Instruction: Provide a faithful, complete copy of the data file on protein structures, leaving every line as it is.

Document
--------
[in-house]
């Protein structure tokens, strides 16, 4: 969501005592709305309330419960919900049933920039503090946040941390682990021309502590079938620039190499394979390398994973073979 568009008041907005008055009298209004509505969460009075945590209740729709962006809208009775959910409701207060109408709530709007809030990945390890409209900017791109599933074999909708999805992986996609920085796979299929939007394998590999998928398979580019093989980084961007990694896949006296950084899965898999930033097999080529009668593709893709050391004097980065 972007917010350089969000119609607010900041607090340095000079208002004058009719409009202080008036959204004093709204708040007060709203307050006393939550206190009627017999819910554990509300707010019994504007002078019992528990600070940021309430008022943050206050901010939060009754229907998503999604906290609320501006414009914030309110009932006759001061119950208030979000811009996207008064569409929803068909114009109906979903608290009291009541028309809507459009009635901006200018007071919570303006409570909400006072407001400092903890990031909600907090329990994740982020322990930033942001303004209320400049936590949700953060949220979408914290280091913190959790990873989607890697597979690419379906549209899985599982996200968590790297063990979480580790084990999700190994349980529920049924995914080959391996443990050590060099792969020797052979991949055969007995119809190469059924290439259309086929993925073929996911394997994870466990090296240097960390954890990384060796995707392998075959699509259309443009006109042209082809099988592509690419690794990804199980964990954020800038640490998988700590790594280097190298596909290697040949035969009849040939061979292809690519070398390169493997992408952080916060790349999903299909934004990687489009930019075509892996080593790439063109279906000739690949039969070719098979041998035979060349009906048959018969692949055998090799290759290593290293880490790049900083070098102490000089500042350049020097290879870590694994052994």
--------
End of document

[in-house]
């Protein structure tokens, strides 16, 4: 969501005592709305309330419960919900049933920039503090946040941390682990021309502590079938620039190499394979390398994973073979 568009008041907005008055009298209004509505969460009075945590209740729709962006809208009775959910409701207060109408709530709007809030990945390890409209900017791109599933074999909708999805992986996609920085796979299929939007394998590999998928398979580019093989980084961007990694896949006296950084899965898999930033097999080529009668593709893709050391004097980065 972007917010350089969000119609607010900041607090340095000079208002004058009719409009202080008036959204004093709204708040007060709203307050006393939550206190009627017999819910554990509300707010019994504007002078019992528990600070940021309430008022943050206050901010939060009754229907998503999604906290609320501006414009914030309110009932006759001061119950208030979000811009996207008064569409929803068909114009109906979903608290009291009541028309809507459009009635901006200018007071919570303006409570909400006072407001400092903890990031909600907090329990994740982020322990930033942001303004209320400049936590949700953060949220979408914290280091913190959790990873989607890697597979690419379906549209899985599982996200968590790297063990979480580790084990999700190994349980529920049924995914080959391996443990050590060099792969020797052979991949055969007995119809190469059924290439259309086929993925073929996911394997994870466990090296240097960390954890990384060796995707392998075959699509259309443009006109042209082809099988592509690419690794990804199980964990954020800038640490998988700590790594280097190298596909290697040949035969009849040939061979292809690519070398390169493997992408952080916060790349999903299909934004990687489009930019075509892996080593790439063109279906000739690949039969070719098979041998035979060349009906048959018969692949055998090799290759290593290293880490790049900083070098102490000089500042350049020097290879870590694994052994």